The skipper of a yacht was rescued by the RNLI Brighton lifeboat crew this afternoon (Thursday 26 May) after he was swept overboard.
Danny Oliver was left suspended by a line and was bashed repeatedly against the side of the Lady Cilla in high winds and a very rough sea.
He was bringing the 32ft yacht to Brighton from Hamble ready for the annual Royal Escape yacht race which starts in the morning.
As the crew lowered the sails to enter Brighton Marina, a large wave hit the boat, knocked over the crew and swept Mr Oliver overboard.
He had been using a safety line so stayed attached to the yacht but was dangling dangerously over the side.
As he tried unsuccessfully to free himself, Mr Oliver was battered by waves up to 13ft (4m) high crashing against the vessel with the wind gusting at up to 40 knots.
The three crew members tried to pull him back on board but were unable so they broadcast a mayday distress call.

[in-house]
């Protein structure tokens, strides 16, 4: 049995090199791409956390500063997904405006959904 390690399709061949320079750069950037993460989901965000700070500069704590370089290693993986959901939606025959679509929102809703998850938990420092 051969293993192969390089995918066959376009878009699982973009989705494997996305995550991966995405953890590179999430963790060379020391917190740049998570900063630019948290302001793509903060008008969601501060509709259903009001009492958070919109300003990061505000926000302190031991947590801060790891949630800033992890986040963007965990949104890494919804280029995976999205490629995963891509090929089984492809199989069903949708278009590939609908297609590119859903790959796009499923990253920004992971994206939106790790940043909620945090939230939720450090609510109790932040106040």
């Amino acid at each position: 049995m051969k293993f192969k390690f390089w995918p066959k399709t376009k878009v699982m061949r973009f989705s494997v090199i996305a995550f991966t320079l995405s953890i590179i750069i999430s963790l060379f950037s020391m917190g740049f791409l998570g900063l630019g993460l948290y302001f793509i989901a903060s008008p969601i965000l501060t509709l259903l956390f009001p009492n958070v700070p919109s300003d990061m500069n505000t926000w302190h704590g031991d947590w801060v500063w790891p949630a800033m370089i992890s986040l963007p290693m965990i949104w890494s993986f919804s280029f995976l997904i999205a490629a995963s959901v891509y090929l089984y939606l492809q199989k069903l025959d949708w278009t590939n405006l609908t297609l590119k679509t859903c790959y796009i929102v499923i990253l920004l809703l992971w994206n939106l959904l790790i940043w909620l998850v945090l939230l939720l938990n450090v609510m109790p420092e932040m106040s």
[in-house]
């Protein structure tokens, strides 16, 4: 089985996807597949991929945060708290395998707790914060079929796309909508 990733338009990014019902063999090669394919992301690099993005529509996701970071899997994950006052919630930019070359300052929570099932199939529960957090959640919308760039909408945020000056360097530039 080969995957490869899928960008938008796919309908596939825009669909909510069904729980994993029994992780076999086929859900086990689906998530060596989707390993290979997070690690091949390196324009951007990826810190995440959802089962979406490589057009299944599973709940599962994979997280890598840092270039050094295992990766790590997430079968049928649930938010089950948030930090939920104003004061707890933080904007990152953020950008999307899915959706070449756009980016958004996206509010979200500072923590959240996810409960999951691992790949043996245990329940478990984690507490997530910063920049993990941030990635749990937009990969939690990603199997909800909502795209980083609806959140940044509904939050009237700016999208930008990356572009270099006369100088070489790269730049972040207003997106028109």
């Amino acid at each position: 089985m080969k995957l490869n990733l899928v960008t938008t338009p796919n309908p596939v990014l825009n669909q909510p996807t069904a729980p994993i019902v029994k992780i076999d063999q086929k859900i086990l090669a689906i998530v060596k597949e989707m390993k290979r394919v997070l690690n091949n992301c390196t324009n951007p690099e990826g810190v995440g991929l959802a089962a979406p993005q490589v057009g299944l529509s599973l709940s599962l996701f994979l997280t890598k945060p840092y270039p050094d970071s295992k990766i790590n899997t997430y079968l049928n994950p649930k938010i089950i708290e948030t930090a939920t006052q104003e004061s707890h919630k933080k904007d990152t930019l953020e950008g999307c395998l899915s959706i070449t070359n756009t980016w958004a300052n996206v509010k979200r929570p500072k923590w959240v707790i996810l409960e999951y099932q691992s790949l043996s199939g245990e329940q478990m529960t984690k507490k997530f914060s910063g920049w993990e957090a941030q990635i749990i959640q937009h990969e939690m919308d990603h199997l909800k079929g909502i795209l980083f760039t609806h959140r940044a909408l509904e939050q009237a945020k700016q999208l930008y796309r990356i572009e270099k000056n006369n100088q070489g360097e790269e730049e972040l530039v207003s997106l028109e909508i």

The volunteer lifeboat crew were quickly on the scene and one of the crew was transferred to the yacht to help.
Shortly afterwards Mr Oliver was safely lifted back on board.
With the situation under control, the Brighton lifeboat escorted the yacht through the marina entrance and to the safety of a visitor’s berth.
Given the horrendous conditions, the RNLI Newhaven lifeboat, the Solent Coastguard rescue helicopter and a number of mobile Coastguard units were also sent to help.
A spokesman for the Brighton lifeboat crew said: “Praise goes to the crew of the yacht who during this extremely stressful incident in hostile conditions managed to remain calm throughout.
“The sea in that area on a day like today is confused and steep and I think this incident highlights dramatically the importance of wearing a lifejacket and safety line when working on the deck of a yacht in these conditions.”
Mr Oliver said: “Very thankful for the guys who turned out to help. Very professional.”
The drama unfolded over about an hour and a half just after lunchtime as some of the dozens of yachts taking part in the Royal Escape race tomorrow were arriving in Brighton.
The event, which started in 1976, is the largest offshore race on the South Coast outside of the Solent and celebrates the escape across the channel of Charles II.
Crews recreate the flight of the king in 1651 by sailing the 67 nautical miles to Fecamp in Normandy.
Tomorrow the wind is expected to begin dropping to under 10 knots, with the promise of more of a breeze for the return journey.
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